It's important to treat employees taking paternity leave with the same level of respect and consideration as those taking other forms of leave.

Your employees are protected by law from any form of discrimination or bias based on their decision to take time off to care for their child.

If an employee feels that they are being treated unfairly because of taking paternity leave, they have the right to raise a grievance. If the problem persists, they can make a claim to an employment tribunal.

In order to create a culture of equality and fairness, it’s important to ensure that all employees feel valued and supported, regardless of their family circumstances.

Same sex couple on a walk while lifting their baby

Frequently asked questions

Here are some frequently asked questions about statutory paternity leave and statutory paternity pay:

Can an employee change the start date of their paternity leave?

If an employee wants to change the start date of their leave, they usually must provide their employer with a notice period of 28 days. This notice period doesn't necessarily have to be in writing unless the employer requests it. However, it's recommended to have a written record of the notice, which can be in the form of a letter or email.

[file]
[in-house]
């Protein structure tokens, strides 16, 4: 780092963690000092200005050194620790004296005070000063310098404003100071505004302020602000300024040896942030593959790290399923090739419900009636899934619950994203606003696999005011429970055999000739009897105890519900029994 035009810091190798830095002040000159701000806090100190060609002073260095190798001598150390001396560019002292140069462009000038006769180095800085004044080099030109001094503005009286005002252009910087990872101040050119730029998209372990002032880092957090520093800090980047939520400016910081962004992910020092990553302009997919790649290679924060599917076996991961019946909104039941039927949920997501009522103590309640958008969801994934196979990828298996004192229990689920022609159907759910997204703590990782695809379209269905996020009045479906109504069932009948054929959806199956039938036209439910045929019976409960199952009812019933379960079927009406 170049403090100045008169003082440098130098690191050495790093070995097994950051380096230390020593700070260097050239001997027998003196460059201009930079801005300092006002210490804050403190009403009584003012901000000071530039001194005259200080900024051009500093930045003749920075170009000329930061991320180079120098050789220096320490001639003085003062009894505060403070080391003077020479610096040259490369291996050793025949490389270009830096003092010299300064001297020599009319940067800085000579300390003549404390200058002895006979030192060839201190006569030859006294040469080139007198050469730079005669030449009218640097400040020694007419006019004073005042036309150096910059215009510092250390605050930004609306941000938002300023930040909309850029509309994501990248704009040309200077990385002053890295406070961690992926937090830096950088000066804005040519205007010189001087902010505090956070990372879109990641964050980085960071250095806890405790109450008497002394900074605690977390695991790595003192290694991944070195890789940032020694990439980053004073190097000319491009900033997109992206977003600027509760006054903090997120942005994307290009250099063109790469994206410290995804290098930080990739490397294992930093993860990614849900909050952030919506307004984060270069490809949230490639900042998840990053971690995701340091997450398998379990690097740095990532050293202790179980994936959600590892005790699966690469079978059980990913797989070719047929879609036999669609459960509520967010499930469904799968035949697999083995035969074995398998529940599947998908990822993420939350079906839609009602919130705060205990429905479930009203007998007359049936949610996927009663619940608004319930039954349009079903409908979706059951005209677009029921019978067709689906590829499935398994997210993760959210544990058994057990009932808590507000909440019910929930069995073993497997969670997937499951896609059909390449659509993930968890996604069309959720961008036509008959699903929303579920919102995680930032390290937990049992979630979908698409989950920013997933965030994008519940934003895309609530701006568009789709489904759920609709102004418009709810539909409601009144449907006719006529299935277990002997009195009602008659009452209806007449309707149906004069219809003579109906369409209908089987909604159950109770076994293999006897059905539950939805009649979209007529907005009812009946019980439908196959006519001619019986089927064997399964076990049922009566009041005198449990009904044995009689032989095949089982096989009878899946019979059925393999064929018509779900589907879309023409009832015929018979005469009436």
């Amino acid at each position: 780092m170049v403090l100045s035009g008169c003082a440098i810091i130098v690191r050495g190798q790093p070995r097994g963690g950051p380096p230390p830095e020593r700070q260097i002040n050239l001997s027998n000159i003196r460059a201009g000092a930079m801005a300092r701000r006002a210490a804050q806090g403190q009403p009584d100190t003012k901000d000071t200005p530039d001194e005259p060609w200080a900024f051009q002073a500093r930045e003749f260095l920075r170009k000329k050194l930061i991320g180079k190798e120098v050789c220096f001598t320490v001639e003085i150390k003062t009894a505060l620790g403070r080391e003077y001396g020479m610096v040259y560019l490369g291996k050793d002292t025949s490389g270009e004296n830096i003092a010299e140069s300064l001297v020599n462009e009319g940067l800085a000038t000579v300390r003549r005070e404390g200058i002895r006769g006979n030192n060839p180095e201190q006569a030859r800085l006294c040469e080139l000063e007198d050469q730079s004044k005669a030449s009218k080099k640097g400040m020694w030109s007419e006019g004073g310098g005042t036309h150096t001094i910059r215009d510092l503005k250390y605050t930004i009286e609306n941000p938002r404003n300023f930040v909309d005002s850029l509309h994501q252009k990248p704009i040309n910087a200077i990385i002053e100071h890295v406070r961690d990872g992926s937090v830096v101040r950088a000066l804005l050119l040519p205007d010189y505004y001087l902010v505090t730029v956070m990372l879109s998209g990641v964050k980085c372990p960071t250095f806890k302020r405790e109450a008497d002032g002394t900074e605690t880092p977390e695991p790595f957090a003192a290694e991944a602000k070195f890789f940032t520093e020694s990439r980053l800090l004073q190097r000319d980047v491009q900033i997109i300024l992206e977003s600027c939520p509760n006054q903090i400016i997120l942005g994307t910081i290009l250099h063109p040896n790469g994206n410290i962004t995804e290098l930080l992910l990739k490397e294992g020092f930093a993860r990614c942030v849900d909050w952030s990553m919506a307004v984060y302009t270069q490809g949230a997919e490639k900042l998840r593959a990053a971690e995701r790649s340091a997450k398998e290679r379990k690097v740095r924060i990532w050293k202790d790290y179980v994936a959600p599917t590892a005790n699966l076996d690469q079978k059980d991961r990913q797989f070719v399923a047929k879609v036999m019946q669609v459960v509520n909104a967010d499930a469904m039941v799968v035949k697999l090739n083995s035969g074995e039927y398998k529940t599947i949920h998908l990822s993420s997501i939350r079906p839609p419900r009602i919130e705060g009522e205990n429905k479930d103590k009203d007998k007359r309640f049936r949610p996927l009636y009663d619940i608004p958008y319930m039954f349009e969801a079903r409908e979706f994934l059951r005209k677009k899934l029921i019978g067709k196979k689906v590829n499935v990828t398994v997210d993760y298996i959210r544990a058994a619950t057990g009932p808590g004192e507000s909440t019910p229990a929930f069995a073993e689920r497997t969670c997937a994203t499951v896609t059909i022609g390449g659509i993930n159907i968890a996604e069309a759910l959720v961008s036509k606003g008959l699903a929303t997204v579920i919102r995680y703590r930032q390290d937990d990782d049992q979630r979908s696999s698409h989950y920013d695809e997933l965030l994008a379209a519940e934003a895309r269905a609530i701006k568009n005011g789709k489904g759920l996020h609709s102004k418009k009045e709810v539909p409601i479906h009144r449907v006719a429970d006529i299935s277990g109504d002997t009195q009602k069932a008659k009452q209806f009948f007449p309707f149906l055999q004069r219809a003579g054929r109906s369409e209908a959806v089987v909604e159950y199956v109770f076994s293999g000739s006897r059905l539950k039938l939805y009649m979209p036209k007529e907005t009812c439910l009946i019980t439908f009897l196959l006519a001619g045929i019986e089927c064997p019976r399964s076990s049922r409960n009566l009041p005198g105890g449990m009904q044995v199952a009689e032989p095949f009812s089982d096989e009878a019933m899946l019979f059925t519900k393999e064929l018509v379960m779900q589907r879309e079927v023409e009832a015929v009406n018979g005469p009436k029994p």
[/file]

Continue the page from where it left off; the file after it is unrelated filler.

In some situations, it may not be feasible for the employee to provide a 28-day notice of the change, for example, if the baby is born early or late.

Can an employee use paternity leave if there's a stillbirth?

In the unfortunate event of a stillbirth or if the baby dies soon after birth, it can be incredibly difficult for the employee. In these situations, the employee still qualifies for paternity leave and pay, if the baby is stillborn from 24 weeks of pregnancy or born alive at any point in the pregnancy but later dies.

If the employee is eligible for parental bereavement leave and pay, they have the right to take this after they finish their paternity leave.

Are antenatal appointments part of paternity leave?

By law, employees taking statutory paternity leave can attend up to 2 pregnancy-related or adoption appointments. This includes appointments with a surrogate mother. They can take up to 6.5 hours per appointment, including travel.